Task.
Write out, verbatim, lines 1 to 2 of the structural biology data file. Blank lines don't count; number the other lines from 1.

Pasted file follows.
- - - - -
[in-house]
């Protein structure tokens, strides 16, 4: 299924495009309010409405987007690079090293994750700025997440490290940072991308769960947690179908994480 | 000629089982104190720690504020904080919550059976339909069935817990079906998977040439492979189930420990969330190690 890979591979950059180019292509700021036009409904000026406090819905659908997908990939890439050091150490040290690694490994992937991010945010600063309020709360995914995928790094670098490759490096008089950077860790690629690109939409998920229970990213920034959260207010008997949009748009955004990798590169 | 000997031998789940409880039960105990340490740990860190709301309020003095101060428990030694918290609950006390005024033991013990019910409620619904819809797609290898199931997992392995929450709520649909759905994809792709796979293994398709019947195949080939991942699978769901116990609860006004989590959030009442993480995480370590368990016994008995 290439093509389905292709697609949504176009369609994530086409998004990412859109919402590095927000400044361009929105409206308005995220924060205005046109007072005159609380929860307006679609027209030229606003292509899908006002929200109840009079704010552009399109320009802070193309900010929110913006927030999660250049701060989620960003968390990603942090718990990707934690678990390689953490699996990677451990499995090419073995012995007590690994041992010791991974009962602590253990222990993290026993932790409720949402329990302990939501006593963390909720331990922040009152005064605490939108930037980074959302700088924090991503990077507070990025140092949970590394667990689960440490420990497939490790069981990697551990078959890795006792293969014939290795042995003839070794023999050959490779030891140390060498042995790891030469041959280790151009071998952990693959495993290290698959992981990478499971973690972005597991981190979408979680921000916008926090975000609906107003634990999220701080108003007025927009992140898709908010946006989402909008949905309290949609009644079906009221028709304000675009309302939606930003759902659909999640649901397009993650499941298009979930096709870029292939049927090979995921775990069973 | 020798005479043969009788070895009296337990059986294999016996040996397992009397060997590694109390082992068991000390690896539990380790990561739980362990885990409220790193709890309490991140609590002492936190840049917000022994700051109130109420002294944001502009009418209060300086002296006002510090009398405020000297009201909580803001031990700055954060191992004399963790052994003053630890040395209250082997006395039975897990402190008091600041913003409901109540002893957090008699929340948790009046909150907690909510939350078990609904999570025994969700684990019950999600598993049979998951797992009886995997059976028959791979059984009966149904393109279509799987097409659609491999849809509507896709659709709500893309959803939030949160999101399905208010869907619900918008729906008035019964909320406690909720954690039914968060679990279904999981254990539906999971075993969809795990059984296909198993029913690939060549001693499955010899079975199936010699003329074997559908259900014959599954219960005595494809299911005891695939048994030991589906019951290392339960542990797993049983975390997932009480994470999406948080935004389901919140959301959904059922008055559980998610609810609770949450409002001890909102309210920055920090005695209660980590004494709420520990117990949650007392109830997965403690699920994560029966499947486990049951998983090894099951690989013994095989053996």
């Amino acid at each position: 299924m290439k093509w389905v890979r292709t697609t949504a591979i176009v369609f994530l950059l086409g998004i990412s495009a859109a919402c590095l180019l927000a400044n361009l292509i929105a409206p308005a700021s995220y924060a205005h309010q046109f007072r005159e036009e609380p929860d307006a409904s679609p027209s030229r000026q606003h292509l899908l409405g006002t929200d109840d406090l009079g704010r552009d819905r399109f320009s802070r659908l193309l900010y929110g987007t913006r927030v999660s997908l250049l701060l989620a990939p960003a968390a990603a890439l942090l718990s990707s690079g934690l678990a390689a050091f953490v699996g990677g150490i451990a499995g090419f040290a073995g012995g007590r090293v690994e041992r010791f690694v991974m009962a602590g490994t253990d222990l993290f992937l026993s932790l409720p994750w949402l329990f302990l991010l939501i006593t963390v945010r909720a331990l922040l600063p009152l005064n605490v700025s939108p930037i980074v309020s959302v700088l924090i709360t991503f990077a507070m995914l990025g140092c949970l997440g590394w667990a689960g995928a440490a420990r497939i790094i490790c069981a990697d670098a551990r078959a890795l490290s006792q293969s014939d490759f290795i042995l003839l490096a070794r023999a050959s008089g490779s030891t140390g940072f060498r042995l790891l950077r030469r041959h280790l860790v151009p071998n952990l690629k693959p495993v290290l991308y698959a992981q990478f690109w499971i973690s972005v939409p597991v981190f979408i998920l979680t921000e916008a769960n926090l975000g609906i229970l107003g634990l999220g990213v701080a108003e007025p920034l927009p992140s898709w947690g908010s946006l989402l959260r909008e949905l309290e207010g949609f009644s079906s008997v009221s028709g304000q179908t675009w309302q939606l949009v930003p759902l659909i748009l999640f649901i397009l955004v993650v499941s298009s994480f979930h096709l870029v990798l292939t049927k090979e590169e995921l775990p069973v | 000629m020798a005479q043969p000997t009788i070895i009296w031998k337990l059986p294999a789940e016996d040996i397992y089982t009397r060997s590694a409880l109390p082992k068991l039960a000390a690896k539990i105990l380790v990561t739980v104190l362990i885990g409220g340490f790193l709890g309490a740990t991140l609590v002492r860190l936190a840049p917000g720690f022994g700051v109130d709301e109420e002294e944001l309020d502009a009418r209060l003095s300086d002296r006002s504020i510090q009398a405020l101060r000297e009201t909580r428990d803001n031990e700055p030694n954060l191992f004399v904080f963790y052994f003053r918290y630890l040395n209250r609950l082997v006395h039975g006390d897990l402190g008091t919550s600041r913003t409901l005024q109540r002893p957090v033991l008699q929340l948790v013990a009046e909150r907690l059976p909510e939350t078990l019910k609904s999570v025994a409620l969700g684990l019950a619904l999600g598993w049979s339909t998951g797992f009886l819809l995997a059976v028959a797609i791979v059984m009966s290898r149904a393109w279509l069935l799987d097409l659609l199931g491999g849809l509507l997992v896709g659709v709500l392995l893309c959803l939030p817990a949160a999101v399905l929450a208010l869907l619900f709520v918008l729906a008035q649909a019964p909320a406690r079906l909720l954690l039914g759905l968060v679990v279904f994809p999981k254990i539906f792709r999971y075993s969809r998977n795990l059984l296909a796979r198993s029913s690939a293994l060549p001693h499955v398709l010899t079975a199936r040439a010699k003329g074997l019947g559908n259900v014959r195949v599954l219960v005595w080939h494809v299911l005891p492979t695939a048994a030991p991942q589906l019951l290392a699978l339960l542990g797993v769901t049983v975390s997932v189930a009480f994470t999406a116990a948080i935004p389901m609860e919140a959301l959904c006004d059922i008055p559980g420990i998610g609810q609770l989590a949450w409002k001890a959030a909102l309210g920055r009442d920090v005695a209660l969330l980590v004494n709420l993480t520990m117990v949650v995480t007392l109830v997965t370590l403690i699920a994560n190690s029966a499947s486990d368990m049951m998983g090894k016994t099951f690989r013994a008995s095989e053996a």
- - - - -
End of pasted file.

[in-house]
């Protein structure tokens, strides 16, 4: 299924495009309010409405987007690079090293994750700025997440490290940072991308769960947690179908994480 | 000629089982104190720690504020904080919550059976339909069935817990079906998977040439492979189930420990969330190690 890979591979950059180019292509700021036009409904000026406090819905659908997908990939890439050091150490040290690694490994992937991010945010600063309020709360995914995928790094670098490759490096008089950077860790690629690109939409998920229970990213920034959260207010008997949009748009955004990798590169 | 000997031998789940409880039960105990340490740990860190709301309020003095101060428990030694918290609950006390005024033991013990019910409620619904819809797609290898199931997992392995929450709520649909759905994809792709796979293994398709019947195949080939991942699978769901116990609860006004989590959030009442993480995480370590368990016994008995 290439093509389905292709697609949504176009369609994530086409998004990412859109919402590095927000400044361009929105409206308005995220924060205005046109007072005159609380929860307006679609027209030229606003292509899908006002929200109840009079704010552009399109320009802070193309900010929110913006927030999660250049701060989620960003968390990603942090718990990707934690678990390689953490699996990677451990499995090419073995012995007590690994041992010791991974009962602590253990222990993290026993932790409720949402329990302990939501006593963390909720331990922040009152005064605490939108930037980074959302700088924090991503990077507070990025140092949970590394667990689960440490420990497939490790069981990697551990078959890795006792293969014939290795042995003839070794023999050959490779030891140390060498042995790891030469041959280790151009071998952990693959495993290290698959992981990478499971973690972005597991981190979408979680921000916008926090975000609906107003634990999220701080108003007025927009992140898709908010946006989402909008949905309290949609009644079906009221028709304000675009309302939606930003759902659909999640649901397009993650499941298009979930096709870029292939049927090979995921775990069973 | 020798005479043969009788070895009296337990059986294999016996040996397992009397060997590694109390082992068991000390690896539990380790990561739980362990885990409220790193709890309490991140609590002492936190840049917000022994700051109130109420002294944001502009009418209060300086002296006002510090009398405020000297009201909580803001031990700055954060191992004399963790052994003053630890040395209250082997006395039975897990402190008091600041913003409901109540002893957090008699929340948790009046909150907690909510939350078990609904999570025994969700684990019950999600598993049979998951797992009886995997059976028959791979059984009966149904393109279509799987097409659609491999849809509507896709659709709500893309959803939030949160999101399905208010869907619900918008729906008035019964909320406690909720954690039914968060679990279904999981254990539906999971075993969809795990059984296909198993029913690939060549001693499955010899079975199936010699003329074997559908259900014959599954219960005595494809299911005891695939048994030991589906019951290392339960542990797993049983975390997932009480994470999406948080935004389901919140959301959904059922008055559980998610609810609770949450409002001890909102309210920055920090005695209660980590004494709420520990117990949650007392109830997965403690699920994560029966499947486990049951998983090894099951690989013994095989053996």